So I've got some C code:

#include <stdio.h>
#include <string.h>

/* putting one of the "char*"s here causes a segfault */
void main() {
  char* path = "/temp";
  char* temp;
  strcpy(temp, path);

This compiles, runs, and behaves as it looks. However, if one or both of the character pointers is declared as global variable, strcpy results in a segmentation fault. Why does this happen? Evidently there's an error in my understanding of scope.

  • Since I don't think it's actually going to solve the problem I'll just comment that strncpy is highly recommended over strcpy. – Josh Gagnon Sep 23 '08 at 18:36
  • Josh Gagnon: Actually, strncpy doesn't place a null terminator when the input string's length is >= the buffer. strcpy is perfectly safe if you know the buffer is big enough. Otherwise, use snprintf(buffer, buffer_len, "%s", src) , as snprintf always puts a null terminator (just make sure buffer_len > 0). – Joey Adams Aug 5 '11 at 6:40
  • @Josh: I prefer strlcpy. Unfortunately glibc doesn't support it so I don't get much chance to use it. I suppose I could always roll my own implementation and add it to my personal header library of null-checking malloc and file-related functions, but it still annoys me that many versions of Unix have it while Linux generally doesn't. – JAB Aug 5 '11 at 15:42
  • In fact that almost screwed me over last semester of college, as I was testing a program for the fourth and final homework grade for one of my classes (which I had already missed one of the homeworks due to thinking it was due three days after it actually was) remotely and accidentally logged on to the Unix server rather than the Linux one without noticing, and compiled and ran it just fine there, but come exam time I get an e-mail from one of the class's TAs saying "your program won't run or compile on the [Linux] test box". – JAB Aug 5 '11 at 15:45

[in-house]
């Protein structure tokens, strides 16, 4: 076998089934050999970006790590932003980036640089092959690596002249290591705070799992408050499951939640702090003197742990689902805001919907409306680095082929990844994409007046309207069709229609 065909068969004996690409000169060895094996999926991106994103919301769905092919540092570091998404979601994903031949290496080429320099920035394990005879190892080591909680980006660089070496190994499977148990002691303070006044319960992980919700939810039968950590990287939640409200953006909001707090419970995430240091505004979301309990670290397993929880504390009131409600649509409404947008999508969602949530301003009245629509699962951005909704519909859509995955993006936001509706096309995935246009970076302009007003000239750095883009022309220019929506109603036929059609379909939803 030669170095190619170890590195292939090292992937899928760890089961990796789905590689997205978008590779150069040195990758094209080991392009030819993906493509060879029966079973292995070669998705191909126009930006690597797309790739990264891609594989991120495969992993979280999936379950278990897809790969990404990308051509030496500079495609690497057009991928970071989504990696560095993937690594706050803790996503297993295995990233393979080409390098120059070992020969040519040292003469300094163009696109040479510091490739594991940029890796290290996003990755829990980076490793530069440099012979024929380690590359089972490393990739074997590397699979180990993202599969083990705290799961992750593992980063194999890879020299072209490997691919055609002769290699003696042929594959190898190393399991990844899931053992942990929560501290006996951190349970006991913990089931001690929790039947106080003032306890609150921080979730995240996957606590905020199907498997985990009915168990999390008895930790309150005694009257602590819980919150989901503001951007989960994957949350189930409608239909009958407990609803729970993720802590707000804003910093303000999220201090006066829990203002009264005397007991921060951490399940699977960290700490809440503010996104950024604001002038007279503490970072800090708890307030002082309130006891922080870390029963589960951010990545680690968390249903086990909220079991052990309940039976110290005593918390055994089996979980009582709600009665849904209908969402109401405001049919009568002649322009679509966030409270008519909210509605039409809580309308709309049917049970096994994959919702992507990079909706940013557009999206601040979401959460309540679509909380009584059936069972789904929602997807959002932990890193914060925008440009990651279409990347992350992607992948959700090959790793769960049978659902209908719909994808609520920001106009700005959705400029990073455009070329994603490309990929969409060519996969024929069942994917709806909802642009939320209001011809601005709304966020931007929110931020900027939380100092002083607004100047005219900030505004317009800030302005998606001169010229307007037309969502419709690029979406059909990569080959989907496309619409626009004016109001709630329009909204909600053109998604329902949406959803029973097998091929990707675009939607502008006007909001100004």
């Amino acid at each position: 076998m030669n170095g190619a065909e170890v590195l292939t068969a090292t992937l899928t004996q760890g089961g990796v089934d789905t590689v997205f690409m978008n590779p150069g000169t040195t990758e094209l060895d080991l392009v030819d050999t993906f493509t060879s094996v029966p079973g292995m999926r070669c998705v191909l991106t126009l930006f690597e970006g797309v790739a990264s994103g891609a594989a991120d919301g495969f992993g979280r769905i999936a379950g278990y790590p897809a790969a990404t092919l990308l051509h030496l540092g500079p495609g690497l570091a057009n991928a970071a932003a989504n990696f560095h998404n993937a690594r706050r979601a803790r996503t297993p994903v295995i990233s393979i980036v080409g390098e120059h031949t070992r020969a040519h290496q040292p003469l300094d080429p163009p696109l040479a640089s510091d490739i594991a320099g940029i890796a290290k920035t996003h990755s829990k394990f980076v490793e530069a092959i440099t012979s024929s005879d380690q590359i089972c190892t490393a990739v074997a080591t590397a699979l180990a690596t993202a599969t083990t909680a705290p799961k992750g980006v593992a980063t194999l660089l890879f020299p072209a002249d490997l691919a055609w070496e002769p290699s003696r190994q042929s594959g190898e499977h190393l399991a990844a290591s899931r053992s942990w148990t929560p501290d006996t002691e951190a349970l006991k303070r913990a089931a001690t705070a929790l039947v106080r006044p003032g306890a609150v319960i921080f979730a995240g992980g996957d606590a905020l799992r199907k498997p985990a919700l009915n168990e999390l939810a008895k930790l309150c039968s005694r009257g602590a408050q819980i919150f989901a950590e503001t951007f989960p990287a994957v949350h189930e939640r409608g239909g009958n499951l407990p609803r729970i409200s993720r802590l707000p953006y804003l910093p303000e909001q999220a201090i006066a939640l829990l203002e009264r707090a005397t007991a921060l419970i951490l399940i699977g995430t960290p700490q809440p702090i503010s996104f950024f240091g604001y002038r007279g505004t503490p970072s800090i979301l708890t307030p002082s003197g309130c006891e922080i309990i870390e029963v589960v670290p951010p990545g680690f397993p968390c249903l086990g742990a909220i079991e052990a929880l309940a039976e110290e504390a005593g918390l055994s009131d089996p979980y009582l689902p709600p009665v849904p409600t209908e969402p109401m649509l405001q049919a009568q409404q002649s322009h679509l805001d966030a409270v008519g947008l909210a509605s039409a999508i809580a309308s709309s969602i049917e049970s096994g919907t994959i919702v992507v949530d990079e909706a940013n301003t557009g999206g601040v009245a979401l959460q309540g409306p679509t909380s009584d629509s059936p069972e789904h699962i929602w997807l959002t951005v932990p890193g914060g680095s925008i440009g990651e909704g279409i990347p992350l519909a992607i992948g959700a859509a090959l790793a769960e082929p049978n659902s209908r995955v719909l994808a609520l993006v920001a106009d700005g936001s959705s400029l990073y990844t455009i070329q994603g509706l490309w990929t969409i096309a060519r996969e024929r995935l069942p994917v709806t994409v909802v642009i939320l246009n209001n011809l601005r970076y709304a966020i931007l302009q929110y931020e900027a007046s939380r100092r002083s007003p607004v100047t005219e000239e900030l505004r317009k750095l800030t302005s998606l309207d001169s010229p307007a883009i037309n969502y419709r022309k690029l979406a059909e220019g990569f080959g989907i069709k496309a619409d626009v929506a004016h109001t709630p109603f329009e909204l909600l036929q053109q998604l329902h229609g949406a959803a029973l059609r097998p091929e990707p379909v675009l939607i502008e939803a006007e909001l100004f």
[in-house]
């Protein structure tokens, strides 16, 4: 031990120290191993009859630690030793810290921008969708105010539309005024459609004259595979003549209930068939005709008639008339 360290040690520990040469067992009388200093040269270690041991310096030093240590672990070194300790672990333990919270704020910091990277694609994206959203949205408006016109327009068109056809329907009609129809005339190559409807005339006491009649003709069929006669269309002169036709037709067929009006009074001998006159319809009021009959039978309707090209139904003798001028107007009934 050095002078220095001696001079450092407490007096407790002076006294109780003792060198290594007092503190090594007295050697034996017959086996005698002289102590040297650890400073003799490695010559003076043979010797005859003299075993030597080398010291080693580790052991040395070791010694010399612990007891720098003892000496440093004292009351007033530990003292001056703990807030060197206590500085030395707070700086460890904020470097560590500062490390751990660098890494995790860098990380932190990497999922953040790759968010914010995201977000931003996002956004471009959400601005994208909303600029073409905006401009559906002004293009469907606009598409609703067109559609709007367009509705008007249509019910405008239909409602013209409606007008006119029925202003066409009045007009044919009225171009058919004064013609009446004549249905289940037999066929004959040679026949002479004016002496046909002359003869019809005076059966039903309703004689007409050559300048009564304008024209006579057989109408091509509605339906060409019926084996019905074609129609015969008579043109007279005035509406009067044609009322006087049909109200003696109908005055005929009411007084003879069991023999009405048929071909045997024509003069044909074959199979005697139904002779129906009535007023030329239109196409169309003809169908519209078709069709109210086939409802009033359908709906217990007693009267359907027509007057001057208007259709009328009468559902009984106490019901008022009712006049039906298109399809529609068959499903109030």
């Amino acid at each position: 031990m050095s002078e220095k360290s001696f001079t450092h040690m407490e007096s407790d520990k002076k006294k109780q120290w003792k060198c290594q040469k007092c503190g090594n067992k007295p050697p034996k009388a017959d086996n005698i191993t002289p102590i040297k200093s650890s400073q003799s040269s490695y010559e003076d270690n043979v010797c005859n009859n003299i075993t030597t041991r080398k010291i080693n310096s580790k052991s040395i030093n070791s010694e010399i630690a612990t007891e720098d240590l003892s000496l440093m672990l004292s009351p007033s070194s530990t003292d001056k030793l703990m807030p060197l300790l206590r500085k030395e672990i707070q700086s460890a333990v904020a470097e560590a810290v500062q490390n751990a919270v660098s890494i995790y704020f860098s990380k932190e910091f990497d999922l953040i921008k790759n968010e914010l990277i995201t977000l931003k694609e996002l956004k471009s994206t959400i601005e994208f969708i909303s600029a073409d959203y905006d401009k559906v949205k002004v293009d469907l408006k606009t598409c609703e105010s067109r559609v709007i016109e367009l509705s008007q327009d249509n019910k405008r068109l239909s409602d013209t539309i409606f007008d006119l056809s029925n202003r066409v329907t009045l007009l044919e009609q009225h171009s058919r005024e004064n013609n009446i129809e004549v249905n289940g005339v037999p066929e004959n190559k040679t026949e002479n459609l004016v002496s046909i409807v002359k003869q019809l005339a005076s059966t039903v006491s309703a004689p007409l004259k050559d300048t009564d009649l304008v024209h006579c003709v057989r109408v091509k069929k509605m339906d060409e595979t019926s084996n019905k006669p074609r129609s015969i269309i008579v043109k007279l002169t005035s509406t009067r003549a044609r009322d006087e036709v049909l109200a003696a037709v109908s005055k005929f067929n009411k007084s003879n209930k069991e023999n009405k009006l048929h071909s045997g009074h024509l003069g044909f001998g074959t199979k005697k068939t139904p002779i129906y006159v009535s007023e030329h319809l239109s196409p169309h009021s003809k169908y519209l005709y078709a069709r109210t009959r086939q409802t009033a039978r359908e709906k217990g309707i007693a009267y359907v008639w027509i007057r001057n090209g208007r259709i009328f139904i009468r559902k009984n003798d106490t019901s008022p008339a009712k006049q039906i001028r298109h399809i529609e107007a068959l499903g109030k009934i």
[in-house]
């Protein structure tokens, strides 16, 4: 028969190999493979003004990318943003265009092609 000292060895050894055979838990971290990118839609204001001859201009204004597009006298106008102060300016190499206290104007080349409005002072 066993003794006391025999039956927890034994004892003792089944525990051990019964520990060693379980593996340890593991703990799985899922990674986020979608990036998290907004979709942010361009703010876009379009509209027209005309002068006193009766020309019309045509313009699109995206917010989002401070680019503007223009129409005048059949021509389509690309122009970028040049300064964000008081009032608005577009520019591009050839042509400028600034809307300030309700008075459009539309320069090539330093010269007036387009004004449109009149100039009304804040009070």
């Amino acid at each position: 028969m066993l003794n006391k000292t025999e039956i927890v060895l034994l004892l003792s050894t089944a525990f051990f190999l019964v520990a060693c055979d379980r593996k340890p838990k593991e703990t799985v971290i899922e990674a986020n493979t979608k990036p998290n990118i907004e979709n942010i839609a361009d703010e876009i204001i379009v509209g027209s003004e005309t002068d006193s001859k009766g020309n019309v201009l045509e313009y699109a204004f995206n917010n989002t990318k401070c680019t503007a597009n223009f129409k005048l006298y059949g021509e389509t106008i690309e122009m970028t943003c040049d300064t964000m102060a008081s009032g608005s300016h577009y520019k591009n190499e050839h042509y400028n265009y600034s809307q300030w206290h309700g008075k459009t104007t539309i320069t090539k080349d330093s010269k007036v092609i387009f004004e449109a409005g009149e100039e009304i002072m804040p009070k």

• (Luckily I had included lines for both strlcat and strncat [similar difference to that between strlcpy and strncpy in regards to how they work and what implements them] versions of the operation that was being done, so it was just a matter of commenting out one line and uncommenting the line after.) ...Didn't expect that to take so many comment boxes. – JAB Aug 5 '11 at 15:47

As other posters mentioned, the root of the problem is that temp is uninitialized. When declared as an automatic variable on the stack it will contain whatever garbage happens to be in that memory location. Apparently for the compiler+CPU+OS you are running, the garbage at that location is a valid pointer. The strcpy "succeeds" in that it does not segfault, but really it copied a string to some arbitrary location elsewhere in memory. This kind of memory corruption problem strikes fear into the hearts of C programmers everywhere as it is extraordinarily difficult to debug.